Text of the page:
The test to see whether a restriction on commercial speech violates the First Amendment is outlined by the U.S. Supreme Court’s decision in Central Hudson Gas & Elec. Corp. v. Public Serv. Comm’n, 447 U.S. 557 (1980). First, in order to be protected by the First Amendment, commercial speech must be truthful and not misleading. If the answer is yes, the speech can only be constitutionally regulated if (i) the government has a substantial interest in regulating the speech; (ii) the regulation directly advances the governmental interest asserted; and (iii) the regulation is not more extensive than is necessary to serve that interest. Central Hudson at 565.

    Additionally, any regulation of speech is void if it is vague, meaning it does not give reasonable notice of what is prohibited, or overbroad, meaning it regulates substantially more speech than is necessary to serve the government interest at stake.

    The government has the burden of demonstrating that the challenged regulation advances its interest in a direct and material way; mere speculation or conjecture that the regulation may serve the interest is not sufficient. There must be a “reasonable fit between the legislature’s ends and the means chosen to accomplish those ends, a means narrowly tailored to achieve the desired objective.” Lorillard Tobacco Co. v. Reilly, 533 U.S. 525, 561 (2001).

    The Commonwealth Brands case seems to rely on the idea that branded merchandise when utilized by the public, even if only those members of the public aged over 21 years, such individuals become walking advertisements to which minors will be inevitably exposed.  While there is some logic to the concept, if taken to its logical conclusion, absolutely no brand affiliated products intended for adults should be visible in the public domain given the likelihood that a minor might encounter them – this ban would include not only tobacco, cannabis, and alcohol, but also to clearly illogical extremes such as pharmaceuticals, cars (which are not to be driven except by individuals aged 16 and older), military careers, and more. Certain, more conservative, portions of the population may well include many more items to such a list.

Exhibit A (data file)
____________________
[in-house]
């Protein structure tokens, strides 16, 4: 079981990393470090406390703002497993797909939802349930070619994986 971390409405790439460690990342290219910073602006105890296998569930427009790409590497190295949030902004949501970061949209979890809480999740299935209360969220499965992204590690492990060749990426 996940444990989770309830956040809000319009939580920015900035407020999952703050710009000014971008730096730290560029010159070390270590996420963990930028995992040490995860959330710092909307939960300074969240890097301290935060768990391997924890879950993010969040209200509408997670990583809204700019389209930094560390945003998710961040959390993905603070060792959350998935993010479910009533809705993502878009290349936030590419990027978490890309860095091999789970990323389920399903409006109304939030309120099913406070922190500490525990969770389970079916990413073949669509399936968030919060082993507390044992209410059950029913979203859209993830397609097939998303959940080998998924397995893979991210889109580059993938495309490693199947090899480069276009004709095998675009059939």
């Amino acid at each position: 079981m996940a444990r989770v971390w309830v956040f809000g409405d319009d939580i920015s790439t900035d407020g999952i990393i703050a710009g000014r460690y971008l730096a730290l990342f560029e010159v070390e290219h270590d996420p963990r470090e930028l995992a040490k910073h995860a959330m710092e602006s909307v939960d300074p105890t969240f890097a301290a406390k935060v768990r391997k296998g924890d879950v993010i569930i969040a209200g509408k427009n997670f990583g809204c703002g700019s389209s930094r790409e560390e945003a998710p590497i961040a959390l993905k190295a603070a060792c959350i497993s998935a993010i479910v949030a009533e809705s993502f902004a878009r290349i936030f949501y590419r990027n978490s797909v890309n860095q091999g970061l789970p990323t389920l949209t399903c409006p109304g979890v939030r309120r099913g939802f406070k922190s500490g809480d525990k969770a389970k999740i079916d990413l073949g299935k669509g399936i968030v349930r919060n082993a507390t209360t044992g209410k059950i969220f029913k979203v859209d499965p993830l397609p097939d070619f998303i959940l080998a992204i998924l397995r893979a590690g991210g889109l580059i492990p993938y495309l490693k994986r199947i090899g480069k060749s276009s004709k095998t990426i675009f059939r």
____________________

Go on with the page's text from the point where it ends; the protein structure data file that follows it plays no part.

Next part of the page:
In either event, even if such items may seem easily forgone by some, the Supreme Court has already rejected such logic, not only with substantial interests but even the higher bar of compelling interests, and for good reason.  In Lorillard, the Court held that even retailers and manufacturers of adult-oriented products have an interest in conveying truthful information about their products to adults, and adults have a corresponding interest in receiving truthful information about such products. Lorillard at 564. In fact, the Court has reiterated several times that the level of discourse reaching the public simply cannot be limited to that which would be suitable for a sandbox, despite the presence of minors and their inevitable exposure to such discourse. To hold otherwise would be to reduce the adult population to reading only what is fit for children. Id (citing Bolger v. Youngs Drug Products Corp., 463 U.S. 60, 74 (1983) and Butler v. Michigan, 352 U.S. 380,  383 (1957)).

    Purely political speech is given the full protection of the First Amendment, and restrictions on political speech are judged using strict scrutiny, which is the most difficult burden for the government to uphold. There must be a compelling government interest at stake and the government restriction on speech must be narrowly tailored to achieve that interest. A law is not narrowly tailored if it is over-inclusive, meaning it restricts even speech that does not implicate the government’s interest, or if there is a less restrictive means available to serve the government’s interest. Additionally, government restrictions on the content of speech are judged using this strict scrutiny analysis.

    The constitutionality of non-commercial, content-neutral restrictions of speech are assessed using intermediate scrutiny. This means that the law or restriction must advance an important government interest, and the means chosen must be substantially related to that interest. As is the case with content-based, purely political, or commercial speech, the law cannot be vague or overbroad.

    Additionally, there can’t be what’s called a “prior restraint” on speech, which is a governmental action that prevents speech or expression before it occurs. Prior restraints are typically found to be unconstitutional.

     

    Prohibition on Cannabis Advertising of Bands

    Cannabis companies advertising their brands or products on merchandise would likely fall under the purview of commercial speech, though certain messages could be construed to be non-commercial or even purely political given the fact that the legality of cannabis is currently a topic of political discussion.